BUT some people may remember that for this to work the teacher had to ignore the green eyed kids, or the hazel eyed kids. And occasionally there was a brown eyed kid who swore that both Mom and Dad have blue eyes, which the teacher skirted past very quickly (because she probably remembered that non-paternity rates in the US is as high as 10%, but that's not the only possibility). The fact is that there are multiple genes controlling eye color (hence the green and hazel eyes) and to strictly focus only on the B/b gene and the blue/brown binary is to ignore a lot of normal variation.
The simplification worked in the classroom only because variation in the other genes is more uncommon, especially in an ethnically uniform population, so teacher may have a fighting chance that a group of kids will fit the simple paradigm without having to invoke to greater complexity that actually exists. (Aside; the Mendelian inheritance is correct; it's how those genes are "read" into traits, or "phenotypes", that gets complicated.)
Even if you have blue eyes, there are variants from dull grey to brilliant blue, indicating that other factors affect the exact color formed. One complication is that there may be more than two versions of the gene (called "alleles"); not just B/b, but B1, B2, B3..... b1,b2 b3..... Even if any ONE person can have at most two versions of the gene, within the population there may be more. (I may be b1b2for example, and you may be b4b4, though we both have "blue" eyes). These different alleles are not present in equal numbers and may vary enormously in frequency; for example, in the population, b4 may be very common, and b2 may be extremely rare. And these may also change what we see in the person's traits.
Different genes can interact with each other and modify each other too. So, there may be other genes that affect only blue versus grey in the "bb" folks. And the green-eyed gene which we will call G is only visible if you have the blue eyed gene too (bb), if you have Brown (BB or Bb) then it doesn't matter what was at the green G/g site, it's masked. Just to complicate things further, you may have the gene for a particular color, but it may not be expressed for other reasons. Some of these reasons are genetic: for example, if you lack the gene to deposit thepigment in the proper place, it doesn't matter if you make the pigment. So people with BB or Bb alleles may not be brown eyed, due to other genes. And, some of these reasons are not strictly genetic, in the sense of being DNA-coded, such as epigenetic modification, variable penetrance, and variable expressivity--although they are often heritable. I'll discuss this later.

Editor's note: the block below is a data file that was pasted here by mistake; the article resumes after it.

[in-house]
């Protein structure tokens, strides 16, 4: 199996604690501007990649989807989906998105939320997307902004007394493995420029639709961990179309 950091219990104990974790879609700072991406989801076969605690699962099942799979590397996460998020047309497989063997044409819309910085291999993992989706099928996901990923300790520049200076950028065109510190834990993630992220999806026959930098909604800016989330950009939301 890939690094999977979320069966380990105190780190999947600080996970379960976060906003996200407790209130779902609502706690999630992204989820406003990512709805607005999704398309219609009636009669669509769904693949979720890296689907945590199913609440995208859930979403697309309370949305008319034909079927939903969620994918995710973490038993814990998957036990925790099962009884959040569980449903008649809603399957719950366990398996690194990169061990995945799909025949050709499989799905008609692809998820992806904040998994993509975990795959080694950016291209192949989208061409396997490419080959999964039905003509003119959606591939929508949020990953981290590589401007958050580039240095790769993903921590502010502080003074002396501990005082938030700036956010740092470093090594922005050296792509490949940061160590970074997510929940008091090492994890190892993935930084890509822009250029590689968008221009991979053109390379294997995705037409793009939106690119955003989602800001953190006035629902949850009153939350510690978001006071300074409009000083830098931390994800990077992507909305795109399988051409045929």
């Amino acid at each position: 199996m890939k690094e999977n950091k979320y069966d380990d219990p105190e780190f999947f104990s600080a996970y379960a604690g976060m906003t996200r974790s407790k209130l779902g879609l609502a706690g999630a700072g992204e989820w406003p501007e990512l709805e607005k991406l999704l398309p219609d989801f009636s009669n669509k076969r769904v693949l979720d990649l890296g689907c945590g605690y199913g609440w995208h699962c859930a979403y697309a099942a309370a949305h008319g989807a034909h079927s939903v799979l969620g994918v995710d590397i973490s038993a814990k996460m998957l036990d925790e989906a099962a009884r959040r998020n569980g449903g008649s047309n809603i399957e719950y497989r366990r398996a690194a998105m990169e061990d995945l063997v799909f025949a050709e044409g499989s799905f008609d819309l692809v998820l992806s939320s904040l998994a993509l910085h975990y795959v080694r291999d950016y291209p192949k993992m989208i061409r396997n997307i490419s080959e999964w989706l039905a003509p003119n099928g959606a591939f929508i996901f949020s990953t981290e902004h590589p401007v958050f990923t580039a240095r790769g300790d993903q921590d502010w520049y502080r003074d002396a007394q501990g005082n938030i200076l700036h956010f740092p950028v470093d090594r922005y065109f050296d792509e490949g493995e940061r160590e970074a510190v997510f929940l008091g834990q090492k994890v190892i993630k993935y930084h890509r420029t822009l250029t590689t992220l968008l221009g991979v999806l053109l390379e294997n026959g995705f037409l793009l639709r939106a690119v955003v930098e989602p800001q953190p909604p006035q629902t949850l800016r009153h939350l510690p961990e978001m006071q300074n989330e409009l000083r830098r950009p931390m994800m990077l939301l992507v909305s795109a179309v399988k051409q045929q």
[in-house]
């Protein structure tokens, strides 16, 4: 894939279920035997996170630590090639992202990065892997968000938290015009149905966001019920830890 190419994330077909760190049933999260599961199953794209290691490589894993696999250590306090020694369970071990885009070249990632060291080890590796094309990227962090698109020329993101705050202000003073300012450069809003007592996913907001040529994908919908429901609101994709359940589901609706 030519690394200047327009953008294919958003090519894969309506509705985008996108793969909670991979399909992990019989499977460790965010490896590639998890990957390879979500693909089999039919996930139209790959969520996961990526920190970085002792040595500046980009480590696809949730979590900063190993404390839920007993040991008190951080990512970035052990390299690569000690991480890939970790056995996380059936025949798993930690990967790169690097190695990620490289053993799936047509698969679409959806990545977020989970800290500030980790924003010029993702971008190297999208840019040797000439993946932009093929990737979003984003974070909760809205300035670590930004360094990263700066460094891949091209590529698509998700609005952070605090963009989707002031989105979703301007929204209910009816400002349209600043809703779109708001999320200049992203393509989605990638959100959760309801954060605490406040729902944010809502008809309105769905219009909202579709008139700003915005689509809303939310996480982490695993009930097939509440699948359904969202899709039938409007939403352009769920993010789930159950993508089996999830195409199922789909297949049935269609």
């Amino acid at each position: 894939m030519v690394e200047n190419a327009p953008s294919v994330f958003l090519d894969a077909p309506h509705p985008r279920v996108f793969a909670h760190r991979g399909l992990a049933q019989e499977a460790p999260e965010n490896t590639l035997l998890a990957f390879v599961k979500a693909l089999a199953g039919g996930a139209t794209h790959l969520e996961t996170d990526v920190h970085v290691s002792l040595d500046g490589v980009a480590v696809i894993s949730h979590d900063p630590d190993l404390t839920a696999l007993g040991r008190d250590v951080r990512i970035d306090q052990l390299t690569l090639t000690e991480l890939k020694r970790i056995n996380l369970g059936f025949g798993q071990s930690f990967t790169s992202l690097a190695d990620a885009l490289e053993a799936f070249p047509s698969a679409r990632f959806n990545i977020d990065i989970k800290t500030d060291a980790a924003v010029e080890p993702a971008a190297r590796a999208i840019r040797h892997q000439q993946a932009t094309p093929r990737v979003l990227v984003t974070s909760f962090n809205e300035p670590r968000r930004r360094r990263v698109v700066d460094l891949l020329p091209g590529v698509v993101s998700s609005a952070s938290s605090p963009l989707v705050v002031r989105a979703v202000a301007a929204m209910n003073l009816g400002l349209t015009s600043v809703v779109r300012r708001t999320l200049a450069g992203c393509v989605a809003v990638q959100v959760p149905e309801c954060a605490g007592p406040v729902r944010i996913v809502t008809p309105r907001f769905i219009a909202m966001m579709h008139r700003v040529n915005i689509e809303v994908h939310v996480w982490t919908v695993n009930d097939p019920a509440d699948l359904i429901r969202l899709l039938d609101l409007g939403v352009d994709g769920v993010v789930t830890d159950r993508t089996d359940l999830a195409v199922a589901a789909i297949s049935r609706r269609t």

Depending on the trait (not just eye color), variation may be also be affected by the environment (for example the presence of particular chemicals in the diet), and some variation may simply occur by chance.
We tend to dislike this last explanation, because we like things to be determinate: black OR white (or blue OR brown); we don't like the idea that a random event (what the geneticists call "stochastic") can occur, and we don't like shades of gray. But chance also plays a part.
So, even for a trait as seemingly simple as eye color, we have already quite a lot of complication:
- Multiple genes
- Multiple versions of each gene (e,g, b1,b2, b3.....b(n))
- Interactions between genes
- Non-genetic changes (epigenetics, penetrance, expressivity)
- Random variation
- Environmental influence
Indeed the only deterministic thing we can say is that a bb child will not have brown eyes--- although I'm not sure even that is always true. The rest is up for grabs.
To read this entire series in order, visit the Genetics Page.